Objective: To analyze the influence of preoperative renal function on postoperative renal outcomes after radical nephrectomy (RN) and nephron-sparing surgery (NSS) for malignancy in patients stratified according to preoperative chronic kidney disease (CKD) stage and surgical extent (NSS vs RN).
Patients and methods: Retrospective review of patients undergoing renal surgery for localized renal masses stratified by surgical extent and preoperative CKD stage based on glomerular filtration rate (GFR) level: stage I (>90 mL/min/1.73 m(2)), stage II (60-89 mL/min/1.73 m(2)), and stage III (30-59 mL/min/1.73 m(2)). Survival analysis for significant renal impairment was based on freedom from the development of new-onset GFR <30 or <45 mL/min/1.73 m(2).
Results: A total of 1306 patients were included in the analysis with preoperative CKD stage I (27.9%), II (52.1%), and III (20.1%); 41.3% and 58.7% underwent NSS and RN, respectively. NSS was associated with a lower annual rate of GFR decline in preoperative CKD stage-I (P = .028) and stage-II patients (P = .018), but not in CKD stage-III patients (P = .753). Overall, 5.0% and 15.0% developed new-onset GFR <30 mL/min/1.73 m(2) and <45 mL/min/1.73 m(2), respectively. There was no difference in the probability of developing significant renal impairment between NSS and RN in CKD stage-I or -III patients, whereas only in CKD stage-II patients was the surgical extent independently associated with development of significant renal impairment (RN: odds ratio, 9.0; P = .042 for GFR <30 mL/min/1.73 m(2) and odds ratio, 2.3; P = .003 for GFR <45 mL/min/1.73 m(2)).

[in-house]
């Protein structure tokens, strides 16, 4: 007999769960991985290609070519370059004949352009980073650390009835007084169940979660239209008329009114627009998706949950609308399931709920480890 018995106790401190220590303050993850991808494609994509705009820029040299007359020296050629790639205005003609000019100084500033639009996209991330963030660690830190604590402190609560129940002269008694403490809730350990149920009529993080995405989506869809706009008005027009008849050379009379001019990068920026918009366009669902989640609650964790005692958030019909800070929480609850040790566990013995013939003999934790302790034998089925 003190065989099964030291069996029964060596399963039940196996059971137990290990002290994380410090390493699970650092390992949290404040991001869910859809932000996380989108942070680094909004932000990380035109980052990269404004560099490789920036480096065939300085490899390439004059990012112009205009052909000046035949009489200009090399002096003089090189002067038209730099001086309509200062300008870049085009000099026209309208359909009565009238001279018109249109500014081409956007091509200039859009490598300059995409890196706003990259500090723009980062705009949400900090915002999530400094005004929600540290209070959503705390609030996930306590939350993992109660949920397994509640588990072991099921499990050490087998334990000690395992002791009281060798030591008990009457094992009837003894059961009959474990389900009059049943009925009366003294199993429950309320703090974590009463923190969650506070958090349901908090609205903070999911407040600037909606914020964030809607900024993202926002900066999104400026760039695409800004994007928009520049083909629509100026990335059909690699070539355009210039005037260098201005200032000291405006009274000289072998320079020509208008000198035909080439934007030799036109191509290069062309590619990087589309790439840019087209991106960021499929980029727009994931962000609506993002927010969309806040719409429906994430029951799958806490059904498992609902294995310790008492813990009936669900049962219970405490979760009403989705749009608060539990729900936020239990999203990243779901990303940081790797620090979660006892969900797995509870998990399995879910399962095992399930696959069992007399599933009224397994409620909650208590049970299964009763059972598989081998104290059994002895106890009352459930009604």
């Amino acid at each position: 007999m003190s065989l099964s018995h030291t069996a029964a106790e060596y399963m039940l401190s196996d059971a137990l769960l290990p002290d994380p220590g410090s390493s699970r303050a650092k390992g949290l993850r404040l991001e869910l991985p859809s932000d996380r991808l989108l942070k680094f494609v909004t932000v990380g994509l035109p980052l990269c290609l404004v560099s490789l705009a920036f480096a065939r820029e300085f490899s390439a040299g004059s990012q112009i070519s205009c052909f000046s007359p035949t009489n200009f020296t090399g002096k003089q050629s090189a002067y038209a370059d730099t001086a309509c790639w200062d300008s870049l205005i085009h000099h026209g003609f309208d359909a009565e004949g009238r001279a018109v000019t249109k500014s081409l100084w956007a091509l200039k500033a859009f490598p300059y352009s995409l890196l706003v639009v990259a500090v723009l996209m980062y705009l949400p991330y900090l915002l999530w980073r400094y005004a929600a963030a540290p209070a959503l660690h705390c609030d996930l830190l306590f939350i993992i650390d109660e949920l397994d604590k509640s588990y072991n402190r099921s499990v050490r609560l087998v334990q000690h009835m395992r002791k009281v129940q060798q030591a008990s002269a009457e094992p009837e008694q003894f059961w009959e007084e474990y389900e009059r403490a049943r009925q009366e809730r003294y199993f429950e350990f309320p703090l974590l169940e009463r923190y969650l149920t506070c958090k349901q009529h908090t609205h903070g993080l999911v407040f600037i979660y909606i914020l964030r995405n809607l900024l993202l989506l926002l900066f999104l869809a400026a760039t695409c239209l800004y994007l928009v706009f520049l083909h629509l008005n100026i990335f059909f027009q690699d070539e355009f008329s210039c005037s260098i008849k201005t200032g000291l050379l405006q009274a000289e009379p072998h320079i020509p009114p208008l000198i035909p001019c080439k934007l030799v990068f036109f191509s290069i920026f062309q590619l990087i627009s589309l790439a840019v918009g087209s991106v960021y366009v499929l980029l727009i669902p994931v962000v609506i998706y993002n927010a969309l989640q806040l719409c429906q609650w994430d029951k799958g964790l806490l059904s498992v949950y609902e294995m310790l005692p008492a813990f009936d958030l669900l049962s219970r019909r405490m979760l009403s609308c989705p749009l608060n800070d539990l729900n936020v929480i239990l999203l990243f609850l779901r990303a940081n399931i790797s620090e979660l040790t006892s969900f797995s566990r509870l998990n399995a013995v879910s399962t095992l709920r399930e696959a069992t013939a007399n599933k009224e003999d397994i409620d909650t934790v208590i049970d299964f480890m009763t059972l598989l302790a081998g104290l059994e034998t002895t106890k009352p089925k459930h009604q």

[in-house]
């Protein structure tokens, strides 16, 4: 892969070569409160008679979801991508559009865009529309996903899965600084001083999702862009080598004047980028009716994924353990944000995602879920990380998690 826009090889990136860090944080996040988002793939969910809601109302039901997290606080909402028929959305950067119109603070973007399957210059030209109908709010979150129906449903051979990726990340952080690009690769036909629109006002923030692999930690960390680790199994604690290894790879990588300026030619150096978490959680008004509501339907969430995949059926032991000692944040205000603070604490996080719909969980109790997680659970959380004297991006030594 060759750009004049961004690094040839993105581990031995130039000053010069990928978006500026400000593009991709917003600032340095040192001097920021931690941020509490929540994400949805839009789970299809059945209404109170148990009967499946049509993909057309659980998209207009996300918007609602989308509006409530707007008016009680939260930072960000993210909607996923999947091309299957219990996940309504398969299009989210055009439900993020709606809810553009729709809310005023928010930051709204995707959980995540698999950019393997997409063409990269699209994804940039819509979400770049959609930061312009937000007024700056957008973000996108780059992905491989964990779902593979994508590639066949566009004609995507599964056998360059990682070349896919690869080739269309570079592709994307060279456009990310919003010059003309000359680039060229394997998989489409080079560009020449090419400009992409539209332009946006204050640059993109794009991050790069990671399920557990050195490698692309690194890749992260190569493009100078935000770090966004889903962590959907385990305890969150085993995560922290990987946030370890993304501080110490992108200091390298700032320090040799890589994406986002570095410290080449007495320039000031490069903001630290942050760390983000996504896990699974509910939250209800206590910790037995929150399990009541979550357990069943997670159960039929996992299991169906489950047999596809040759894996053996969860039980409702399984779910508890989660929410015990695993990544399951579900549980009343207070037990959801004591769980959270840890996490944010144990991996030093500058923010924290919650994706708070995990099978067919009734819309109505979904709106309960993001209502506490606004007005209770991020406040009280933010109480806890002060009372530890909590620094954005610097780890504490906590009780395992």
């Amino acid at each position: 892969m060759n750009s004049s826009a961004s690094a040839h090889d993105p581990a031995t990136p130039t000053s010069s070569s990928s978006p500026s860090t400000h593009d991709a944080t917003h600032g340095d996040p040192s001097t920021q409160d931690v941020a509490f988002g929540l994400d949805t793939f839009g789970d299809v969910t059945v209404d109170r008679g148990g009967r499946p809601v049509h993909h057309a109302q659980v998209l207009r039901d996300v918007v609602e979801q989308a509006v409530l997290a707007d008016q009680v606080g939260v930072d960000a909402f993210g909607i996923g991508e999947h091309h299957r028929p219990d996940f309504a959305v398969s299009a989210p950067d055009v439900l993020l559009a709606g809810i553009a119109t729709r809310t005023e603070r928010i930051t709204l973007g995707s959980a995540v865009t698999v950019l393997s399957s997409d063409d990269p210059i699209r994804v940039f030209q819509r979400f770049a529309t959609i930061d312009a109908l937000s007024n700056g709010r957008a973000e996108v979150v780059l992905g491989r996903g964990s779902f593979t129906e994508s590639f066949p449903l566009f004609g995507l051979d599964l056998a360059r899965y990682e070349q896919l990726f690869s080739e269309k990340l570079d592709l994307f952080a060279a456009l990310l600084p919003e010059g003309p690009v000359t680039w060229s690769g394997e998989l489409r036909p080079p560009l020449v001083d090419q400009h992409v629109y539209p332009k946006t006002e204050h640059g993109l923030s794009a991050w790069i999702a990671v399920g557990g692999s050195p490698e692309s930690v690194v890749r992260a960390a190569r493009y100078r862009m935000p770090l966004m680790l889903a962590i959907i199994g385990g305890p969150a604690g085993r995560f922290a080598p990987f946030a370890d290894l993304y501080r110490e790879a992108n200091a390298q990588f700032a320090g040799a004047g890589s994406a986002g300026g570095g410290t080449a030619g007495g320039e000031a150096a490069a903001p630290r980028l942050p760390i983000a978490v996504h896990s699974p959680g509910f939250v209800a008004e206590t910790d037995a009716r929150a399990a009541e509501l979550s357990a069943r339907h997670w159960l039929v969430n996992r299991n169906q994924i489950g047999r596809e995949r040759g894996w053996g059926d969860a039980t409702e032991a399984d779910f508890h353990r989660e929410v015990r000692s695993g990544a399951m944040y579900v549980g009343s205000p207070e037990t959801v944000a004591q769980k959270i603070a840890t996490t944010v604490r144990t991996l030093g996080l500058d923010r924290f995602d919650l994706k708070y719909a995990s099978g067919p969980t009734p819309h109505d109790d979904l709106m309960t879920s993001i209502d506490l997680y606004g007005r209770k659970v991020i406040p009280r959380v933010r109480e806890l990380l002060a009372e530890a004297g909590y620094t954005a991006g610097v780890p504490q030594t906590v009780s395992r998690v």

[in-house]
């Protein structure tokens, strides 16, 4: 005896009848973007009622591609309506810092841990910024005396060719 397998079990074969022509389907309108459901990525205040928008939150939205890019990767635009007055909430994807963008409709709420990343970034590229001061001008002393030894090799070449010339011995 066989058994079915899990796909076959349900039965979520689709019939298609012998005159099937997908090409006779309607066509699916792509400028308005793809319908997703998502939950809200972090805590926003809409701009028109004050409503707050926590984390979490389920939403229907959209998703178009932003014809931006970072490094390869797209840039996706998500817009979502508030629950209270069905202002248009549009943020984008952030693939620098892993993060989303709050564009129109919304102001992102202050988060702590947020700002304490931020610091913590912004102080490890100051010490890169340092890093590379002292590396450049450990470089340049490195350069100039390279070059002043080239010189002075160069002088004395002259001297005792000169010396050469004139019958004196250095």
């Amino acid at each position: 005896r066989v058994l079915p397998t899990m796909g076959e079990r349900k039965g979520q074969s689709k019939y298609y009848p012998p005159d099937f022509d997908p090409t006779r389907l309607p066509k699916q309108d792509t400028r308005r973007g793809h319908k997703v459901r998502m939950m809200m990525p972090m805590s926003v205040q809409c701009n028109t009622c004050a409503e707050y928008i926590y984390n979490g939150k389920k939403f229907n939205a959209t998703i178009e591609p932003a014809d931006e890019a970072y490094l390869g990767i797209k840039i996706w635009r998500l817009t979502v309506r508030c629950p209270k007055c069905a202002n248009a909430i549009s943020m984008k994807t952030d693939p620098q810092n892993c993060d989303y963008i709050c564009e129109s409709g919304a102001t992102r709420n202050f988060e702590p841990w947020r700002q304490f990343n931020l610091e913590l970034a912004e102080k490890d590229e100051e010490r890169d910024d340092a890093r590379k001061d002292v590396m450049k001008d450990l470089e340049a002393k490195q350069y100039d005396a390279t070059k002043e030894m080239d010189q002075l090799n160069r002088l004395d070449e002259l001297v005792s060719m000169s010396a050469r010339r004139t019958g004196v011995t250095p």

Conclusion: Compared with RN, NSS is associated with a lower rate of GFR decline for preoperative CKD stage-I and -II patients, but only CKD stage-II patients demonstrated a decreased risk of developing significant renal impairment.
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